For many of us, sorting out the car insurance is a once-a-year job. But if your circumstances change during the year, you may need to let your insurer know.

So what life changes must you notify your insurer about? And can it wait until renewal time?

Change of job

Believe it or not, a change in your work circumstances can have a significant impact on your insurance. As a result, you need to inform your insurer immediately.

Your career is one of a number of important factors that an insurer takes into account when determining the level of risk you present as a customer, and therefore the price of your premium.

For example, you might do a job which means that you spend a lot of time on the road. The more you’re behind the wheel, the more likely it is that you will be caught up in an accident, and so chances are you will face a higher car insurance premium.

But it’s not just the dangers associated with the job itself, but also the sort of people that are likely to do those jobs, and what indication that gives about their driving habits.

A GoCompare study a couple of years ago found that actuaries for example - the people who manage risk and uncertainty for financial firms - are likely to enjoy cheaper than average premiums, as they have much lower than average conviction rates for motoring offences. Other professions with low rates include driving instructors and child minders, while at the other end of the scale oil rig workers and sales directors have much higher conviction rates and so are likely to face higher premiums.

If you move from a job which is classed as low risk to a higher risk one, then your insurer will need to be informed immediately.  Failing to do so could see your policy invalidated.

Change of address

Your address is another crucial element of your car insurance price. Your car may be at far greater risk from vandals or thieves in one postcode compared to another, and that risk will be a significant factor in the pricing of your car insurance premium.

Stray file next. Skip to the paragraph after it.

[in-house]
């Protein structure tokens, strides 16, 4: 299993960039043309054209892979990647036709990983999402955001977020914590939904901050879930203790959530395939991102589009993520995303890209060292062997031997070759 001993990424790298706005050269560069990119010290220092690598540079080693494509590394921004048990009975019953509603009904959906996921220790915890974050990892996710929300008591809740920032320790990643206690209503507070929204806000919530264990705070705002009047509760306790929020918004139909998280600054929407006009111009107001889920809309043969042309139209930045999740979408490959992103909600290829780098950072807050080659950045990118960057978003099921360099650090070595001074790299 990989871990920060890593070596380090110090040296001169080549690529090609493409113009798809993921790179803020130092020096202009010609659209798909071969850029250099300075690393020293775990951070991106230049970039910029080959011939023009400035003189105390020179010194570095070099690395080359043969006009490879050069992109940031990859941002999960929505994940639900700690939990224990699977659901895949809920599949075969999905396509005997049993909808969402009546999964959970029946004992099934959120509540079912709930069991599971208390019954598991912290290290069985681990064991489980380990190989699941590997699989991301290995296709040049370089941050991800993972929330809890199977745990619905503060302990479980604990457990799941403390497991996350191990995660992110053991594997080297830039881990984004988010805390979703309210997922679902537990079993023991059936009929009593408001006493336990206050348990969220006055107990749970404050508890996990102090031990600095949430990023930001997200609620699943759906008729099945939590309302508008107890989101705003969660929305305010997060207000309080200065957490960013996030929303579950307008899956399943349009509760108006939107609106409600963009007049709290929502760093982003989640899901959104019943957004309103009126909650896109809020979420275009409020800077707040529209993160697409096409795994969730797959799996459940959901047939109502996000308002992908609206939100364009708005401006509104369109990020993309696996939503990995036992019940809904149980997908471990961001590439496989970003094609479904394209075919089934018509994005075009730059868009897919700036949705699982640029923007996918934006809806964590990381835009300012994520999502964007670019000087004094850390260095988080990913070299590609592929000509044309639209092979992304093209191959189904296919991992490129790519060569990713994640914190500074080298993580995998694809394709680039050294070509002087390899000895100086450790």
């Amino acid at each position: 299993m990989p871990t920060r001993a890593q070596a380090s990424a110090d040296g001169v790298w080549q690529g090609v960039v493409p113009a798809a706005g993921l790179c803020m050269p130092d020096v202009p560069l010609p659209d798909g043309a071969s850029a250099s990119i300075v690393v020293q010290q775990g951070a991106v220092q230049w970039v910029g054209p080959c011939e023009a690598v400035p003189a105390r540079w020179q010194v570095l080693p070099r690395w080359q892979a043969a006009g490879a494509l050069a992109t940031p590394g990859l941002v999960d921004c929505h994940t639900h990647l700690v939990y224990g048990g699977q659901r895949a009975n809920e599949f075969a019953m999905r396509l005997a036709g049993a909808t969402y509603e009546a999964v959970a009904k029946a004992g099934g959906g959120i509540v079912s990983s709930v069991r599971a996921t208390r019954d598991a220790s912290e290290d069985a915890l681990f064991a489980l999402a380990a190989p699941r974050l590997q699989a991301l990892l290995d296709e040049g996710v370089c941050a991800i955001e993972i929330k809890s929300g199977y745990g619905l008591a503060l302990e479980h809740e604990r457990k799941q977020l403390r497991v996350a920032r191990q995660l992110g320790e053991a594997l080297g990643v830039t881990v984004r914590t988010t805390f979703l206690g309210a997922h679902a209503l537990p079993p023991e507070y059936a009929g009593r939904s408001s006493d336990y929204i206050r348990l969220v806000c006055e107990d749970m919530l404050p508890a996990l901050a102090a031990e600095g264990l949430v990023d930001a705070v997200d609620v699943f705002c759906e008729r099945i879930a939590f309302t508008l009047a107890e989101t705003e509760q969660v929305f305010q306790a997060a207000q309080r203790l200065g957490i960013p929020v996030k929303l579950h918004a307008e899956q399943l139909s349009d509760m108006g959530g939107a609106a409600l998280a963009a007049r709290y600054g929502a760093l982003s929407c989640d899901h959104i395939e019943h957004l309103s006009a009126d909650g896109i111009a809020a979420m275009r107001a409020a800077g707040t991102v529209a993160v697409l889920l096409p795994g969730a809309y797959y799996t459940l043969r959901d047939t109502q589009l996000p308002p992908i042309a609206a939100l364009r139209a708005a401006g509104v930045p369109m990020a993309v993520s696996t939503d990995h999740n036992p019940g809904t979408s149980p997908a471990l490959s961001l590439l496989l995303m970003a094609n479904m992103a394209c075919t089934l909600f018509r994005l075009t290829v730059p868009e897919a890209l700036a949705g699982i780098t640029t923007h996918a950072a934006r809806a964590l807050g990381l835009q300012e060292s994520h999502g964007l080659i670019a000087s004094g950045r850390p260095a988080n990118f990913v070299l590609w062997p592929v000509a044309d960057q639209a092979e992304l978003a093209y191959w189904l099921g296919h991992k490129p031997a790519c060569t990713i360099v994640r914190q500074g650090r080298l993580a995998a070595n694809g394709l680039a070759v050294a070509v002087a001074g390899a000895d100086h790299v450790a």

As with a change of job, it’s vital that you inform your insurer of any planned change of address as soon as possible. If you don’t, you may end up driving around with an invalid policy.

Your annual mileage

When you take out your car insurance policy, you’ll be asked what your annual mileage is likely to be. Put simply, the more miles you are driving in a year, the more insurers assume you are likely to be caught up in an accident and need to make a claim.

If you have significantly underestimated what your annual mileage is likely to be, then you need to inform your insurer as soon as possible, otherwise you risk invalidating your policy.

Tying the knot

You might wonder why your insurer cares about your relationship status, and on the face of it that’s understandable. What has the ring on your finger got to do with your car?

But statistically, married people are involved in fewer accidents, and so tend to enjoy cheaper average premiums. As a result, it’s well worth letting your insurer know if you do get married.

However, it isn’t an essential circumstance change to inform your insurer of; this one can wait until renewal time.

That said, if you change your name after getting married you will need to notify your insurer immediately. You’ll also need to notify them if your marital status changes in the event of a bereavement, or a separation.

Driving offences

If you commit some form of driving offence, then you may have points added to your driving licence.

This is bad news from an insurance perspective, as points will mean higher premiums. And you will have to inform your insurer, though this does not need to happen until you reach renewal time.

Make sure that you do inform the insurer though, as withholding information like this when applying for car insurance is actually a crime.

Will I need to pay?

It’s worth remembering that there will often be a fee for updating your details, even if they don’t lead to a change in your car insurance premium. It’s generally pretty small though, usually around £10-£30.

Read more about the factors affecting your insurance at Solved.